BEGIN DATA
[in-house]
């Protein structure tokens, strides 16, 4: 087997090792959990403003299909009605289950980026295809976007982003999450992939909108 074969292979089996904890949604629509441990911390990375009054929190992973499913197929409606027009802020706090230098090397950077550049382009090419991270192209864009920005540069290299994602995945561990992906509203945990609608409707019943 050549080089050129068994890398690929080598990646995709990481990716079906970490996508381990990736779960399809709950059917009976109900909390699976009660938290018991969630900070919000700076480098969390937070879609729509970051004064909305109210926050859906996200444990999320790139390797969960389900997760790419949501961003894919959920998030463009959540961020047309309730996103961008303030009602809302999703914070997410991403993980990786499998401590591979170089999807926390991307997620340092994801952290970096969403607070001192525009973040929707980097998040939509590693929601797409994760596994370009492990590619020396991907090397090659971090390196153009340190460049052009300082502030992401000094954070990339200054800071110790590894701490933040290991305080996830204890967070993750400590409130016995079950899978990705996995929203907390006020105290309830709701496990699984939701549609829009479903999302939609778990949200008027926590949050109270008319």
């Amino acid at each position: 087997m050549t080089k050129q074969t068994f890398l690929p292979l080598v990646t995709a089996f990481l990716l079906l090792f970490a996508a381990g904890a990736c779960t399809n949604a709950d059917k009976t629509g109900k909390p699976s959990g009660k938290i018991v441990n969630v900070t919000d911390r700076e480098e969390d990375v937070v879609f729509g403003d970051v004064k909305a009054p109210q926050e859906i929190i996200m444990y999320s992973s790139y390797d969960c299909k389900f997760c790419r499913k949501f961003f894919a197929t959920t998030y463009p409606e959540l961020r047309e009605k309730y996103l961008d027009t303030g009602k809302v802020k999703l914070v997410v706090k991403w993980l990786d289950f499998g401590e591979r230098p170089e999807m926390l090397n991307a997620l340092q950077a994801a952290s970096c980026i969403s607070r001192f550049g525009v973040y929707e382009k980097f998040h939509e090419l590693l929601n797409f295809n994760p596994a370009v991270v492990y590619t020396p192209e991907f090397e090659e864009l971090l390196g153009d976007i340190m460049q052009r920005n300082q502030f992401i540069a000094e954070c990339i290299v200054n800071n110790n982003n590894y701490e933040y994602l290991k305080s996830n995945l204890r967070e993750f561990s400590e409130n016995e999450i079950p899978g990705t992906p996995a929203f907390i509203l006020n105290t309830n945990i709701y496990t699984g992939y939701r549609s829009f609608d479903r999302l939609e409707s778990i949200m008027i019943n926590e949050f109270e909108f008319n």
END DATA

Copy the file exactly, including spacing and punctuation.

[in-house]
């Protein structure tokens, strides 16, 4: 087997090792959990403003299909009605289950980026295809976007982003999450992939909108 074969292979089996904890949604629509441990911390990375009054929190992973499913197929409606027009802020706090230098090397950077550049382009090419991270192209864009920005540069290299994602995945561990992906509203945990609608409707019943 050549080089050129068994890398690929080598990646995709990481990716079906970490996508381990990736779960399809709950059917009976109900909390699976009660938290018991969630900070919000700076480098969390937070879609729509970051004064909305109210926050859906996200444990999320790139390797969960389900997760790419949501961003894919959920998030463009959540961020047309309730996103961008303030009602809302999703914070997410991403993980990786499998401590591979170089999807926390991307997620340092994801952290970096969403607070001192525009973040929707980097998040939509590693929601797409994760596994370009492990590619020396991907090397090659971090390196153009340190460049052009300082502030992401000094954070990339200054800071110790590894701490933040290991305080996830204890967070993750400590409130016995079950899978990705996995929203907390006020105290309830709701496990699984939701549609829009479903999302939609778990949200008027926590949050109270008319």
């Amino acid at each position: 087997m050549t080089k050129q074969t068994f890398l690929p292979l080598v990646t995709a089996f990481l990716l079906l090792f970490a996508a381990g904890a990736c779960t399809n949604a709950d059917k009976t629509g109900k909390p699976s959990g009660k938290i018991v441990n969630v900070t919000d911390r700076e480098e969390d990375v937070v879609f729509g403003d970051v004064k909305a009054p109210q926050e859906i929190i996200m444990y999320s992973s790139y390797d969960c299909k389900f997760c790419r499913k949501f961003f894919a197929t959920t998030y463009p409606e959540l961020r047309e009605k309730y996103l961008d027009t303030g009602k809302v802020k999703l914070v997410v706090k991403w993980l990786d289950f499998g401590e591979r230098p170089e999807m926390l090397n991307a997620l340092q950077a994801a952290s970096c980026i969403s607070r001192f550049g525009v973040y929707e382009k980097f998040h939509e090419l590693l929601n797409f295809n994760p596994a370009v991270v492990y590619t020396p192209e991907f090397e090659e864009l971090l390196g153009d976007i340190m460049q052009r920005n300082q502030f992401i540069a000094e954070c990339i290299v200054n800071n110790n982003n590894y701490e933040y994602l290991k305080s996830n995945l204890r967070e993750f561990s400590e409130n016995e999450i079950p899978g990705t992906p996995a929203f907390i509203l006020n105290t309830n945990i709701y496990t699984g992939y939701r549609s829009f609608d479903r999302l939609e409707s778990i949200m008027i019943n926590e949050f109270e909108f008319n």